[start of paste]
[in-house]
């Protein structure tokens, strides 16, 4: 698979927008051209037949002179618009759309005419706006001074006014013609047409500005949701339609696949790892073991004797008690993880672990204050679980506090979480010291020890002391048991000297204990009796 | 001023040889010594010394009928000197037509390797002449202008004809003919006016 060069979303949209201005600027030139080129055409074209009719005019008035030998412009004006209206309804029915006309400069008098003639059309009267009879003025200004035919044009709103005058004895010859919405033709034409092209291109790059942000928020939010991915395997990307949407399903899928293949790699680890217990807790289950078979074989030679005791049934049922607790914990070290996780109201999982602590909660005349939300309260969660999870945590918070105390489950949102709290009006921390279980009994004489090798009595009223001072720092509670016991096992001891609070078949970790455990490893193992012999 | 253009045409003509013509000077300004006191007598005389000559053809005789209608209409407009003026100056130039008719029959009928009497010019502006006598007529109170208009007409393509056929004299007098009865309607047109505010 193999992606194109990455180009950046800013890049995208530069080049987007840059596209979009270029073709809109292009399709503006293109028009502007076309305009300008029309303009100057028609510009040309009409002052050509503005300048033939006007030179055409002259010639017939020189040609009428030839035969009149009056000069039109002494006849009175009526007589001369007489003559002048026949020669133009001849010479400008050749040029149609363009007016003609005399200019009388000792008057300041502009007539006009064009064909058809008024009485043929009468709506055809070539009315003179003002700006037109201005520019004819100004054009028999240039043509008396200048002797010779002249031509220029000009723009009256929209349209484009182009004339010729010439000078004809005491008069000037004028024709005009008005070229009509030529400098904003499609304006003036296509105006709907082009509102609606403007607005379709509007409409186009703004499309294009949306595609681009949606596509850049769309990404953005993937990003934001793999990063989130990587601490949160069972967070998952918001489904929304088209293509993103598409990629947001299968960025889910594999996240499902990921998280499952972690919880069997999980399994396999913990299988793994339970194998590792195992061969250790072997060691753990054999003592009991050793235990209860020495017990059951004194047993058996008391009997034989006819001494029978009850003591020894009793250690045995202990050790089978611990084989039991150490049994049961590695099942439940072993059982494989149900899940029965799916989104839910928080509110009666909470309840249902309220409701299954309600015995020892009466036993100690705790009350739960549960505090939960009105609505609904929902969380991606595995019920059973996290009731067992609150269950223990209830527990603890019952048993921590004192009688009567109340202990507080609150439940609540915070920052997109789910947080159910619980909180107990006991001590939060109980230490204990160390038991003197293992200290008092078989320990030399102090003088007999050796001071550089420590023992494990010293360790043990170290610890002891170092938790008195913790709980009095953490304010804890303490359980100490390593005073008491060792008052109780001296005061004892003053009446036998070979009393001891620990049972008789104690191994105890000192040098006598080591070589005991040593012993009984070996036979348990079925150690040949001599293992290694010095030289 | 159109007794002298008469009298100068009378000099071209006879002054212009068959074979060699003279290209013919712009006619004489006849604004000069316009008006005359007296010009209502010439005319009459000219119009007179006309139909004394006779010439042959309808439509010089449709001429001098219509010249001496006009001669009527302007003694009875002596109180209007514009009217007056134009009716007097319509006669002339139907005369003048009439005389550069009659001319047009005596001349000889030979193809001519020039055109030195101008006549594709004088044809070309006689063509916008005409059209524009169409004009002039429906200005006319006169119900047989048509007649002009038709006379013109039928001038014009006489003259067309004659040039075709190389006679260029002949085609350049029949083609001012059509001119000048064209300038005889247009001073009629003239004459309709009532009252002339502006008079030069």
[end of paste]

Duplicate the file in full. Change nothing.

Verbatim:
[in-house]
């Protein structure tokens, strides 16, 4: 698979927008051209037949002179618009759309005419706006001074006014013609047409500005949701339609696949790892073991004797008690993880672990204050679980506090979480010291020890002391048991000297204990009796 | 001023040889010594010394009928000197037509390797002449202008004809003919006016 060069979303949209201005600027030139080129055409074209009719005019008035030998412009004006209206309804029915006309400069008098003639059309009267009879003025200004035919044009709103005058004895010859919405033709034409092209291109790059942000928020939010991915395997990307949407399903899928293949790699680890217990807790289950078979074989030679005791049934049922607790914990070290996780109201999982602590909660005349939300309260969660999870945590918070105390489950949102709290009006921390279980009994004489090798009595009223001072720092509670016991096992001891609070078949970790455990490893193992012999 | 253009045409003509013509000077300004006191007598005389000559053809005789209608209409407009003026100056130039008719029959009928009497010019502006006598007529109170208009007409393509056929004299007098009865309607047109505010 193999992606194109990455180009950046800013890049995208530069080049987007840059596209979009270029073709809109292009399709503006293109028009502007076309305009300008029309303009100057028609510009040309009409002052050509503005300048033939006007030179055409002259010639017939020189040609009428030839035969009149009056000069039109002494006849009175009526007589001369007489003559002048026949020669133009001849010479400008050749040029149609363009007016003609005399200019009388000792008057300041502009007539006009064009064909058809008024009485043929009468709506055809070539009315003179003002700006037109201005520019004819100004054009028999240039043509008396200048002797010779002249031509220029000009723009009256929209349209484009182009004339010729010439000078004809005491008069000037004028024709005009008005070229009509030529400098904003499609304006003036296509105006709907082009509102609606403007607005379709509007409409186009703004499309294009949306595609681009949606596509850049769309990404953005993937990003934001793999990063989130990587601490949160069972967070998952918001489904929304088209293509993103598409990629947001299968960025889910594999996240499902990921998280499952972690919880069997999980399994396999913990299988793994339970194998590792195992061969250790072997060691753990054999003592009991050793235990209860020495017990059951004194047993058996008391009997034989006819001494029978009850003591020894009793250690045995202990050790089978611990084989039991150490049994049961590695099942439940072993059982494989149900899940029965799916989104839910928080509110009666909470309840249902309220409701299954309600015995020892009466036993100690705790009350739960549960505090939960009105609505609904929902969380991606595995019920059973996290009731067992609150269950223990209830527990603890019952048993921590004192009688009567109340202990507080609150439940609540915070920052997109789910947080159910619980909180107990006991001590939060109980230490204990160390038991003197293992200290008092078989320990030399102090003088007999050796001071550089420590023992494990010293360790043990170290610890002891170092938790008195913790709980009095953490304010804890303490359980100490390593005073008491060792008052109780001296005061004892003053009446036998070979009393001891620990049972008789104690191994105890000192040098006598080591070589005991040593012993009984070996036979348990079925150690040949001599293992290694010095030289 | 159109007794002298008469009298100068009378000099071209006879002054212009068959074979060699003279290209013919712009006619004489006849604004000069316009008006005359007296010009209502010439005319009459000219119009007179006309139909004394006779010439042959309808439509010089449709001429001098219509010249001496006009001669009527302007003694009875002596109180209007514009009217007056134009009716007097319509006669002339139907005369003048009439005389550069009659001319047009005596001349000889030979193809001519020039055109030195101008006549594709004088044809070309006689063509916008005409059209524009169409004009002039429906200005006319006169119900047989048509007649002009038709006379013109039928001038014009006489003259067309004659040039075709190389006679260029002949085609350049029949083609001012059509001119000048064209300038005889247009001073009629003239004459309709009532009252002339502006008079030069």